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SCEGE Dean part of this year’s Asian Scientist 100

Article by: Kandhalvi Maidinshifwell-Asaali & Crismhil S. Anselmo

Graphics by: Andrea Nicole Recella Villasanta

Mapúa University’s School of Civil, Environmental, and Geological Engineering (SCEGE) Dean Dr. Francis Aldrine A. Uy was recognized as one of the most outstanding scientists in the 2021 edition of Asian Scientist 100 last April 26.

Aiming to recognize researchers and scientists with national or international accomplishments, the Singapore-based Asian Scientist magazine issued the annual list acknowledging Dr. Uy for his achievement as a recipient of the David Consuji Award for Engineering Research from the Philippine Association for the Advancement of Science and Technology last year. This was a result of his various contributions and innovation projects in the field of engineering.

 Dr. Uy noted that being included in the list is not only about his accomplishments as he owes his feat to his colleagues and team members. “I basically just represent […] the result of collaboration and good teamwork – [these resulting] to such a recognition,” he said.

“We assume fully online [classes] until we get advice from CHED and the IATF [on] when they will allow limited face-to-face [classes] … that is what we're looking at for our school year 2021 – 2022,” he said.

In collaboration with various research institutions, the SCEGE dean has engaged in numerous research projects that had led to this recognition. These include the Philippine Light Detection and Ranging (Phil-LiDAR) project which makes use of advanced mapping technology for flood mitigation, the Automated Real-Time Monitoring System (ARMS) project for dams and  water flow regulation, and the Data Analytics for Research and Education (DARE) project which plans and operates a next generation traffic management system.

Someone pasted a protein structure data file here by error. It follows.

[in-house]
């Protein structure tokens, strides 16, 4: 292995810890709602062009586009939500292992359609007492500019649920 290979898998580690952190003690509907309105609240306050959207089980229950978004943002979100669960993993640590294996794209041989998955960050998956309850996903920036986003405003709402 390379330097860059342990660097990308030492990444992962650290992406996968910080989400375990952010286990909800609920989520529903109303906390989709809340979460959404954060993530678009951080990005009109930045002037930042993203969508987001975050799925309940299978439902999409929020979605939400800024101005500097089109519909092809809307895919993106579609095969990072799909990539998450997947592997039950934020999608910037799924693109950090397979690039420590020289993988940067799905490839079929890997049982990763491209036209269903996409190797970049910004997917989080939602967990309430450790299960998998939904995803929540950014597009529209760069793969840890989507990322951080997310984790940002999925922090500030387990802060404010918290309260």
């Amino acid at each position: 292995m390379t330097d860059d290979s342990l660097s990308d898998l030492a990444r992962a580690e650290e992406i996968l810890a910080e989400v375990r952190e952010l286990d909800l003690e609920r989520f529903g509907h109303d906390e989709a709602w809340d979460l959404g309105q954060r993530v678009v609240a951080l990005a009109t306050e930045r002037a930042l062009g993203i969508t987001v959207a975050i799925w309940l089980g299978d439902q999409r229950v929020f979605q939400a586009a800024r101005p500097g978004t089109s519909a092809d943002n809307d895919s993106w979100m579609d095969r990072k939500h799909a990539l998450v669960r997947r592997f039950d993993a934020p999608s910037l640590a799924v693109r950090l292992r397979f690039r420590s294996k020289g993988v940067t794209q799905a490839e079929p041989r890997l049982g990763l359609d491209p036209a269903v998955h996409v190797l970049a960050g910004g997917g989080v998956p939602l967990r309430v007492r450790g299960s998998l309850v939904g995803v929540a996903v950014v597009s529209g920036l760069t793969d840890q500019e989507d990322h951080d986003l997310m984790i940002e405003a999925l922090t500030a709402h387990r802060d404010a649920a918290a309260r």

Adding to his list of accomplishments, Dr. Uy is also the President of the research-driven Universal Structural Health Evaluation and Recording System (USHER), a startup company that produces structural monitoring sensor devices which analyze the structural integrity of buildings in occurrence of earthquakes.

Although he is currently focused on improving and sustaining USHER, he is also working on the ARMS and DARE projects in hopes of launching their own startups and become of significant use to the people.

When asked to give advice to aspiring researchers, the scientist emphasized the importance of the applications of research. “If you really wanted to make a dent, an impact, then you really have to listen to […] what [the people] really need,” he imparted.

Alongside Dr. Uy are seven other Filipino in the Asian Scientist 100 list – Kathleen Aviso from De La Salle University, Annabelle Briones from the Department of Science and Technology, Salvacion Gatchalian from the Research Institute for Tropical Medicine, Desiree Hautea from the University of the Philippines Los Baños, Sandra Teresa Navarra from the University of Santo Tomas Hospital, Jonel Saludes from the University of San Agustin, and Edgardo Vasquez, inventor of the Vazbuilt Technology.

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